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Image: Niall Carson/PA Archive/Press Association Images

Department suspends all operations at Ossory Meats horse abattoir

An inspection uncovered 25 irregularities with horse passports and microchips.
Mar 14th 2013, 3:34 PM 7,827 22

THE DEPARTMENT OF Agriculture has suspended all operations at a county Offaly abattoir after an inspection found 25 “irregularities” relating to horse passports and microchips.

Minister Simon Coveney said he was concerned by the results of the investigation at Ossory Meats, adding that the findings were “totally unacceptable” and “deeply disturbing”.

On 8 March, officials from the department carried out identification checks on horses presented for slaughter at the Banagher plant, which had featured in BBC Northern Ireland’s recent Spotlight documentary into the illegal horsemeat trade.

A total of 25 horses were found to have irregularities in their passports or microchip identifiers. In some cases, while the microchip in the equine matched the passport, the marking on the horse and the passports were “very different”.

In other cases, horses were much older than they were presented as. These animals have all been humanely slaughtered and destroyed.

An investigation into the practices at the abattoir has already begun, Coveney confirmed. It will examine the roles played by the implicated Passport Issuing Agencies, the veterinarians whose signatures appear on the documentation, the registered owners and the traders who supplied the animals. The conduct and management oversight at Ossory Meats will also be probed.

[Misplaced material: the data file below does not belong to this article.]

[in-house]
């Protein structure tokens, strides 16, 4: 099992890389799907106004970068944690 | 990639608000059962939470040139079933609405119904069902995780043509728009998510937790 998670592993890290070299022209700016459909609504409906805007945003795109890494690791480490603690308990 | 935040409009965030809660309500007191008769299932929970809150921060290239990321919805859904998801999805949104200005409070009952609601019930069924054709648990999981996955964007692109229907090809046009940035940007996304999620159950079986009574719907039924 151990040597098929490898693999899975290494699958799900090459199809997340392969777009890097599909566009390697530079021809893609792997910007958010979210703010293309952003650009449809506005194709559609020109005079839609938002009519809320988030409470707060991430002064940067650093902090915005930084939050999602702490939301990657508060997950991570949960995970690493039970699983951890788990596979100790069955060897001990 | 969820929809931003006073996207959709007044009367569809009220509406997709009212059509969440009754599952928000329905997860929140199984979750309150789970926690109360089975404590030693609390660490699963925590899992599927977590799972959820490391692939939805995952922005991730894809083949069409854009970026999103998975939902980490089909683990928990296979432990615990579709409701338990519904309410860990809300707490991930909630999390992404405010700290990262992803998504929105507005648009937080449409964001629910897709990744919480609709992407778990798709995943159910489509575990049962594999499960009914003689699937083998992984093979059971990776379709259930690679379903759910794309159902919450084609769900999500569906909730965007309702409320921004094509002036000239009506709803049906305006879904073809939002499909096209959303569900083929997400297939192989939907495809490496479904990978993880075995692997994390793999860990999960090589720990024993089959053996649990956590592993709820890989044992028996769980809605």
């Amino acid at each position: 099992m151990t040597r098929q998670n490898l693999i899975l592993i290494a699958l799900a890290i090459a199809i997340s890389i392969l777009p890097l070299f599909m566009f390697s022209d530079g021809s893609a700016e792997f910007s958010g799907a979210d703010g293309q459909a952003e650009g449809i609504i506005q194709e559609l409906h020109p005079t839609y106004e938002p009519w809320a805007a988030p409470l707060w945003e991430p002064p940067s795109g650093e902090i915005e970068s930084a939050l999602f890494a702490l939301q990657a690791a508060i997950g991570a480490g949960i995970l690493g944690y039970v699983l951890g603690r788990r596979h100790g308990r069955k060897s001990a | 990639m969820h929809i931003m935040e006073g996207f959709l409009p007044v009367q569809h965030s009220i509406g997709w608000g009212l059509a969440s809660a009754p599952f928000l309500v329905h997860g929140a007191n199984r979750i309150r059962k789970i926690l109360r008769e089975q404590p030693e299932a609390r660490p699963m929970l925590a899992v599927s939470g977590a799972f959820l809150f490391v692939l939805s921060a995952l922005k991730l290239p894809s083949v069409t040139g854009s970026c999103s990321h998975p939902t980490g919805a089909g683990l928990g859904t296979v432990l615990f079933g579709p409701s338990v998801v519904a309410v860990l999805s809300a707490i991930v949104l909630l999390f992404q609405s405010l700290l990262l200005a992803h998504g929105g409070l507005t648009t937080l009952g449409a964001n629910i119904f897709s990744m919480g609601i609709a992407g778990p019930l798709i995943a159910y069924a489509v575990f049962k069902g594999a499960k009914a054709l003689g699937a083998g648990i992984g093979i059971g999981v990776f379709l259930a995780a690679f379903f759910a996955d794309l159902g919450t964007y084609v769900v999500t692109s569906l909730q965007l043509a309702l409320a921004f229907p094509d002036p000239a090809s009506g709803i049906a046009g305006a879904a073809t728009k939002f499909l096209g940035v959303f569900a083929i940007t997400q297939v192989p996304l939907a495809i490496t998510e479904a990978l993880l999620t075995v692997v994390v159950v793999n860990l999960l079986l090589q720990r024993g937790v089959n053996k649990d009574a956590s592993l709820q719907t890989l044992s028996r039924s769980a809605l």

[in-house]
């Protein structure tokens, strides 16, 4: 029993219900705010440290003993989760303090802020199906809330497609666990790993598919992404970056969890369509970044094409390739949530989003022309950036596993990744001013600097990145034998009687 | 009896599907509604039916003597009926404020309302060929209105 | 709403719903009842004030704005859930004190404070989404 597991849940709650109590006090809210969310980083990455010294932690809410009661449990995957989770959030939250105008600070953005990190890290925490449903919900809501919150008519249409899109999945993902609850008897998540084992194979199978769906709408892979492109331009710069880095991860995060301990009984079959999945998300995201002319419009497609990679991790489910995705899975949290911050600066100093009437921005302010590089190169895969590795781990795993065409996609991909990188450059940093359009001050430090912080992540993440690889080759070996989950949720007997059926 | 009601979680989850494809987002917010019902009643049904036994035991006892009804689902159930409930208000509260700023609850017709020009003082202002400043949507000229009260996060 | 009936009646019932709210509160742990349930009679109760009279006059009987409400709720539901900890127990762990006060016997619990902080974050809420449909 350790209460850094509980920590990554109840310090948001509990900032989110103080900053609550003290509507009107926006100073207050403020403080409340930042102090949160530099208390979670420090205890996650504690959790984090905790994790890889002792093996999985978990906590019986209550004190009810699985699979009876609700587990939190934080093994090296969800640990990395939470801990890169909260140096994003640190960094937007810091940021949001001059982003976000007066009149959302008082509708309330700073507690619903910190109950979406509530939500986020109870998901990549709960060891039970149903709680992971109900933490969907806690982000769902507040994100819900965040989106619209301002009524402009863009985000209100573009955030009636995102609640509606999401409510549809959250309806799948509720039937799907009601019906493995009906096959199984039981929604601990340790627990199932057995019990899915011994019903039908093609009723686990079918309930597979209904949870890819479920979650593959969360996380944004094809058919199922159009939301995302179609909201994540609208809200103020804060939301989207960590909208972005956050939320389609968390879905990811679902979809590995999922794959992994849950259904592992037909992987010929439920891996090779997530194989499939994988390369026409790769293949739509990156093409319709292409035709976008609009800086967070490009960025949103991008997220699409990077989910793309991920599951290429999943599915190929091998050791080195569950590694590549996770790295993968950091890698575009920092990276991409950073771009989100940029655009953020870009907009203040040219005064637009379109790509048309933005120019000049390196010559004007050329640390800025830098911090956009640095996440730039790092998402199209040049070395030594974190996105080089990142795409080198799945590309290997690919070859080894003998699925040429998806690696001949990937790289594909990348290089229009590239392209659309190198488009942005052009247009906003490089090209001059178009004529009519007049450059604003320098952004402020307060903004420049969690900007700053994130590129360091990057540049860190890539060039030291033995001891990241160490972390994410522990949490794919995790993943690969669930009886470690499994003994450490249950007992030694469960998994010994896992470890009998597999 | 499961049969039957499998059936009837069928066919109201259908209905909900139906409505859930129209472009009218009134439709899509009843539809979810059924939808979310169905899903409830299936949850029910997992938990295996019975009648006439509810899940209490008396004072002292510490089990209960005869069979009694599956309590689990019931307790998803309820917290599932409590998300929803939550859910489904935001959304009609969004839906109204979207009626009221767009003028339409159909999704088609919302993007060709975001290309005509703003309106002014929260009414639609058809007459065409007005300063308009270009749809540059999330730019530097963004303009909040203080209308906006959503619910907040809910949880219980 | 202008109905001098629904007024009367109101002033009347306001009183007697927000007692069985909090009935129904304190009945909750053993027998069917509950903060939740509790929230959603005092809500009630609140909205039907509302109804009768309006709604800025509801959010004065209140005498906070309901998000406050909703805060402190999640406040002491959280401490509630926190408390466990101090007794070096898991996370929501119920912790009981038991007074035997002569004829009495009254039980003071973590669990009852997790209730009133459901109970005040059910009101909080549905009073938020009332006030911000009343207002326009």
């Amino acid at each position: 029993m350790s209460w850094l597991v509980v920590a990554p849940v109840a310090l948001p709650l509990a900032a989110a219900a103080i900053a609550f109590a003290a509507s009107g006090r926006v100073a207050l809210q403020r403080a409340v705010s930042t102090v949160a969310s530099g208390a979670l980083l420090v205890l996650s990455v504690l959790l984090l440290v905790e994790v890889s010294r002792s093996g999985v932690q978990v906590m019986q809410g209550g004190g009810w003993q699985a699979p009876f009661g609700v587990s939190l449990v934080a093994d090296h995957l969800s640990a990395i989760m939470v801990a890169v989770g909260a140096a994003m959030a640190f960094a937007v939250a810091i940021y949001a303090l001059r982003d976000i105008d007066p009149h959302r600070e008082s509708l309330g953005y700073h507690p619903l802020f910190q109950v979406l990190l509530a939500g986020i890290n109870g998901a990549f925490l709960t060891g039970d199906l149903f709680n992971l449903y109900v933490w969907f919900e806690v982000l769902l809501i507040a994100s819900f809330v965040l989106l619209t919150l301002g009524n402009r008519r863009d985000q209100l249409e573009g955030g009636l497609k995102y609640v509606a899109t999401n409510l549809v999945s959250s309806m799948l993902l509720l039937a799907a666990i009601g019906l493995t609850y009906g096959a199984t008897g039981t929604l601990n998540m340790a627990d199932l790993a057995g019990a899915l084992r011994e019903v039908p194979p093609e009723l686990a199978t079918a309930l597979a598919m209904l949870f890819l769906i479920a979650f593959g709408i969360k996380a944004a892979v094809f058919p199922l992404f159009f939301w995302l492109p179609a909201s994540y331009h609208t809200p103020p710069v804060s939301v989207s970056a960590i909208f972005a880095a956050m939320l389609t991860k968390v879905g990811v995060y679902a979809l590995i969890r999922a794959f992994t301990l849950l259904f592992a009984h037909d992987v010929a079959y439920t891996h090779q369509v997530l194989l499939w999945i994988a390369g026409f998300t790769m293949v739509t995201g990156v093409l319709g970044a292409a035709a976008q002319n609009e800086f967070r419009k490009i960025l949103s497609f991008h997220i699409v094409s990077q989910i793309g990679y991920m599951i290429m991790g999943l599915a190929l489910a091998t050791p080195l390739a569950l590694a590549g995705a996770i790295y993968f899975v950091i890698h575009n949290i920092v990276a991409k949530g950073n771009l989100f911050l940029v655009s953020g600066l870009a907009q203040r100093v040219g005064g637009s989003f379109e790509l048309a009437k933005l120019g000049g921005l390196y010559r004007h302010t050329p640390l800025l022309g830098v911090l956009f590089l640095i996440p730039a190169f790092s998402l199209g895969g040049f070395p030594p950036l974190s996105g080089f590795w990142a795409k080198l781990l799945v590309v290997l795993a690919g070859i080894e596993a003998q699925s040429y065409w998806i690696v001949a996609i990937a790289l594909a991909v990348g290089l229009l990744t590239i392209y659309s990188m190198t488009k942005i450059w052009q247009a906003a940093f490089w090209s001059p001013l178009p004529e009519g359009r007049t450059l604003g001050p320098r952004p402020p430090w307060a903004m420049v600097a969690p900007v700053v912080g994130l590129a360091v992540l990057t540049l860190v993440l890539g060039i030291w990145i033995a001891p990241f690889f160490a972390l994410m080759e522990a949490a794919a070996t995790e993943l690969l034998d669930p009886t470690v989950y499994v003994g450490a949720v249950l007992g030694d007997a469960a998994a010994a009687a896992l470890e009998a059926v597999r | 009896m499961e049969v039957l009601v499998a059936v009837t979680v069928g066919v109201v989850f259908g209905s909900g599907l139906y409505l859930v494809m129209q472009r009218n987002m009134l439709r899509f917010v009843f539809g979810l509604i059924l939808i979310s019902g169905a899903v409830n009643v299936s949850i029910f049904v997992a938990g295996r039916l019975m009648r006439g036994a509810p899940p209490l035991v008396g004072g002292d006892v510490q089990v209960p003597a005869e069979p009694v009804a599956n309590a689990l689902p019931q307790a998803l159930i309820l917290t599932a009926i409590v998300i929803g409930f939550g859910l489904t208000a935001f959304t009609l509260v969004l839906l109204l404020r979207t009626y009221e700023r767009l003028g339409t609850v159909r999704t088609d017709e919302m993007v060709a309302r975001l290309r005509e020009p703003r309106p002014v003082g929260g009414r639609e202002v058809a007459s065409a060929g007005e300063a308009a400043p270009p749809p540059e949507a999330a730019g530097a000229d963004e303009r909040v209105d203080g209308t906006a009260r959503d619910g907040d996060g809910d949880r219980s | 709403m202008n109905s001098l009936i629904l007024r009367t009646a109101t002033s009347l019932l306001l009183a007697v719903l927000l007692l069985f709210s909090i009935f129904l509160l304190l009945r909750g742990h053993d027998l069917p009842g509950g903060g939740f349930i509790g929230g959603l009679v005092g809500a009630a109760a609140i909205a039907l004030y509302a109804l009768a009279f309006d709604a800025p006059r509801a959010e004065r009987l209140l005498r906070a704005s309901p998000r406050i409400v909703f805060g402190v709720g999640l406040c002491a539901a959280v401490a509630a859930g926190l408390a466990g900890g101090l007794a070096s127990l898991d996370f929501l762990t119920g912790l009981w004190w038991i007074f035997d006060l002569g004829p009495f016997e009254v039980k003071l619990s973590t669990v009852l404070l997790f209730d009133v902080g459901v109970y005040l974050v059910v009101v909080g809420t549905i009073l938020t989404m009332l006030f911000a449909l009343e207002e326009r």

The report into the wider horsemeat scandal, published by government today, described the incident as “quite extraordinary”, particularly given the “brazenness in attempting to have these animals slaughtered at a time when controls had been enhanced in the plant in question and also when the entire horsemeat saga was receiving such intense public scrutiny”.

The department said the “full rigours of the law will be deployed” where illegality is identified.

Until recently, the company had been subject to official controls provided by veterinary staff at Offaly County Council but powers were transferred to the department as the equine mislabelling investigation progressed.

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Sinead O'Carroll

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